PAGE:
Vision Payroll

September 7, 2011

Tip of the Week: IRS Provides Tax Relief to Victims of Hurricane Irene

The Internal Revenue Service (IRS) is providing tax relief to individual and business taxpayers impacted by Hurricane Irene.

The IRS has announced that certain taxpayers in Connecticut, Massachusetts, New Jersey, New York, North Carolina, Puerto Rico and Vermont will receive tax relief, and other locations are expected to be added in coming days following additional damage assessments by the Federal Emergency Management Agency (FEMA).

The tax relief postpones certain tax filing and payment deadlines to Oct. 31, 2011. It includes corporations and businesses that previously obtained an extension until Sept. 15, 2011, to file their 2010 returns and individuals and businesses that received a similar extension until Oct. 17. It also includes the estimated tax payment for the third quarter of 2011, which would normally be due Sept. 15.

Hurricane Irene, Courtesy of NASA/NOAA GOES Project
Hurricane Irene, Courtesy of NASA/NOAA GOES Project

The tax relief is part of a coordinated federal response to the damage caused by the hurricane and is based on local damage assessments by FEMA. For information on disaster recovery, individuals should visit disasterassistance.gov.

Tax Relief Available So Far

Filing and payment relief is currently available to taxpayers in federal disaster areas declared in Connecticut, Massachusetts, New Jersey, New York, North Carolina, Puerto Rico and Vermont. The IRS expects to announce tax relief for taxpayers in other areas as damage assessments continue. The IRS encourages taxpayers and tax practitioners to monitor Tax Relief in Disaster Situations for updates.

So far, IRS filing and payment relief applies to the following counties and municipalities:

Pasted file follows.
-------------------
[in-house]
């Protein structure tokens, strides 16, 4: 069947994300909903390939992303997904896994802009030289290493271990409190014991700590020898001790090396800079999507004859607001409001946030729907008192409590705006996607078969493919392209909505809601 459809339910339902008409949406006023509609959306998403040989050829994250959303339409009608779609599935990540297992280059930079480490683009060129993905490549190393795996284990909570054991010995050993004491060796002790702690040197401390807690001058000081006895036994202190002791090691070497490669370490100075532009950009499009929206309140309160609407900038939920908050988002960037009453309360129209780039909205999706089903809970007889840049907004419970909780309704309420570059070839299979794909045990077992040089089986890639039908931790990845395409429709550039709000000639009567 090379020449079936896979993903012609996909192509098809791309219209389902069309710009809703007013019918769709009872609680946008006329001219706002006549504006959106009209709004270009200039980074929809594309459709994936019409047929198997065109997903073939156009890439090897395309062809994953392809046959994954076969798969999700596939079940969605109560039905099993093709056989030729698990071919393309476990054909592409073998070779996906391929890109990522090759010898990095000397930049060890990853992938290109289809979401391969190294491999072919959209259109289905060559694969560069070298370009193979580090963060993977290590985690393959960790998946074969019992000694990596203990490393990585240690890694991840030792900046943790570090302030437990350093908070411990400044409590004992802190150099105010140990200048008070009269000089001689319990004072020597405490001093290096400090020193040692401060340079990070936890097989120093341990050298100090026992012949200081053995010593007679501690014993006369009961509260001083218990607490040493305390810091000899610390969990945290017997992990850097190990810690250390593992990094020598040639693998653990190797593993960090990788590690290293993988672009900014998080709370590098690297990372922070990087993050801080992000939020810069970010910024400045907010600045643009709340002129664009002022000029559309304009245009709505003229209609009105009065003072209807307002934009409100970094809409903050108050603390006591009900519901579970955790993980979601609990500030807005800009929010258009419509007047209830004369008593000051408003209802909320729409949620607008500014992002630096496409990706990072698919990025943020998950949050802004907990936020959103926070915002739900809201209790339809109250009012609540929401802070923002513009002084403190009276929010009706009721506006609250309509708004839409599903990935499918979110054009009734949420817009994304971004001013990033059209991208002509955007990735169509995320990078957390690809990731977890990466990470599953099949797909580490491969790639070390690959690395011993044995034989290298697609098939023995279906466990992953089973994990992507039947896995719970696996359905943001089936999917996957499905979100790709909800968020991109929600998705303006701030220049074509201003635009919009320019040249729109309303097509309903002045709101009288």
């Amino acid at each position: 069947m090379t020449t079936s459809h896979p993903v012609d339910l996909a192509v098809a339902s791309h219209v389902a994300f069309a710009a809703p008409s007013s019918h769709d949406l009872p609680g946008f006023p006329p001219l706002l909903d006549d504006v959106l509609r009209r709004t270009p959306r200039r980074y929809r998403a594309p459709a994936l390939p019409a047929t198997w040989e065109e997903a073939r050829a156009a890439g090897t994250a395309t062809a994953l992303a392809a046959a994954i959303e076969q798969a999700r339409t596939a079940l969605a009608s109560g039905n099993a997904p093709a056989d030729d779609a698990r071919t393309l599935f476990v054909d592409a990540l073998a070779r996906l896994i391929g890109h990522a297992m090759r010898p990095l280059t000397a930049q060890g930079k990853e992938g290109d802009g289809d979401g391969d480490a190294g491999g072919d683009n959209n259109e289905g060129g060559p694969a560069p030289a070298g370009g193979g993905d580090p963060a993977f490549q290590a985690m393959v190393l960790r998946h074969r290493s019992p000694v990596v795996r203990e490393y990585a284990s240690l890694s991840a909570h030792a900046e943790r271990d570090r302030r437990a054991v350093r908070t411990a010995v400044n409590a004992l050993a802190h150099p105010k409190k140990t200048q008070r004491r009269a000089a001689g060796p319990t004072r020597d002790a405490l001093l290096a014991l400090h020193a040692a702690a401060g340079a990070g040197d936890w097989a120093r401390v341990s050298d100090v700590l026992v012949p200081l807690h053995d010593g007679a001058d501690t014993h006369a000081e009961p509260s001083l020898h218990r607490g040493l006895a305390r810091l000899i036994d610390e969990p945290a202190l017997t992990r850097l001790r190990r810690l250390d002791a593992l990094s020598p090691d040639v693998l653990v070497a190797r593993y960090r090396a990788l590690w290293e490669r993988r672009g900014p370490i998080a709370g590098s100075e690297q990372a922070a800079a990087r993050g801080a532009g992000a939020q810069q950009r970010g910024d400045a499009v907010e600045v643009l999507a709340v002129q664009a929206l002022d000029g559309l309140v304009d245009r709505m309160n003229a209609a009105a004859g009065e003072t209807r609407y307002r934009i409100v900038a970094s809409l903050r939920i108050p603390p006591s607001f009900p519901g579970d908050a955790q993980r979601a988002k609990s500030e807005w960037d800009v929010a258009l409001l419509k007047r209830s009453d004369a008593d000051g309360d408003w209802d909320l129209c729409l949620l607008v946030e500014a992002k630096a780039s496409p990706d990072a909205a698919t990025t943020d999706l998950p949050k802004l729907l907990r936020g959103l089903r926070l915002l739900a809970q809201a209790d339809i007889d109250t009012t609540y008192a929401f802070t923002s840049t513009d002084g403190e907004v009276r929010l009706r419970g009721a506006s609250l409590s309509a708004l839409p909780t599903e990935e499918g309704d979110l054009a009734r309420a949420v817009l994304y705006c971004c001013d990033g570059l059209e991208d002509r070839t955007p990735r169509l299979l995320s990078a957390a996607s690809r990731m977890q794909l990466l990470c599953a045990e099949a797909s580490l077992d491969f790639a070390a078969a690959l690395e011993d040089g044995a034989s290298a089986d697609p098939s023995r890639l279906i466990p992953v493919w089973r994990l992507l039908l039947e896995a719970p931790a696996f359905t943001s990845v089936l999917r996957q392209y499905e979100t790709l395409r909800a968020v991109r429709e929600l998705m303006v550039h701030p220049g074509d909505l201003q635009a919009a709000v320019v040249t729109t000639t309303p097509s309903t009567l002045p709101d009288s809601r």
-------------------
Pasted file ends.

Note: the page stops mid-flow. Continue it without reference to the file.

• Connecticut: Fairfield, Hartford, Litchfield, Middlesex, New Haven, New London, Tolland and Windham;
  • Massachusetts: Berkshire and Franklin.
  • New Jersey: Atlantic, Bergen, Burlington, Camden, Cape May, Cumberland, Essex, Gloucester, Hudson, Hunterdon, Mercer, Middlesex, Monmouth, Morris, Ocean, Passaic, Salem, Somerset, Sussex, Union and Warren.
  • New York: Albany, Clinton, Delaware, Dutchess, Essex, Greene, Montgomery, Nassau, Orange, Otsego, Rensselaer, Rockland, Saratoga, Schenectady, Schoharie, Sullivan, Suffolk, Ulster, Warren and Westchester.
  • North Carolina: Beaufort, Bertie, Brunswick, Camden, Carteret, Chowan, Craven, Currituck, Dare, Duplin, Edgecombe, Gates, Greene, Halifax, Hertford, Hyde, Johnston, Jones, Lenoir, Martin, Nash, New Hanover, Northampton, Onslow, Pamlico, Pasquotank, Perquimans, Pitt, Tyrrell, Vance, Warren, Washington and Wilson;.
  • Puerto Rico: Arroyo, Aguas Buenas, Caguas, Canovanas, Carolina, Cayey, Cidra, Coamo, Comerio, Humacao, Jayuya, Juncos, Loiza, Luquillo, Orocovis, Patillas, Ponce and San Juan.
  • Vermont: Addison, Bennington, Caledonia, Chittenden, Orange, Rutland, Washington and Windsor.

Vision Payroll is Here to Help Affected Taxpayers with Payroll Tax Issues

Contact Vision Payroll if you were affected by Hurricane Irene and need further information on the relief provided by the IRS.

March 4, 2011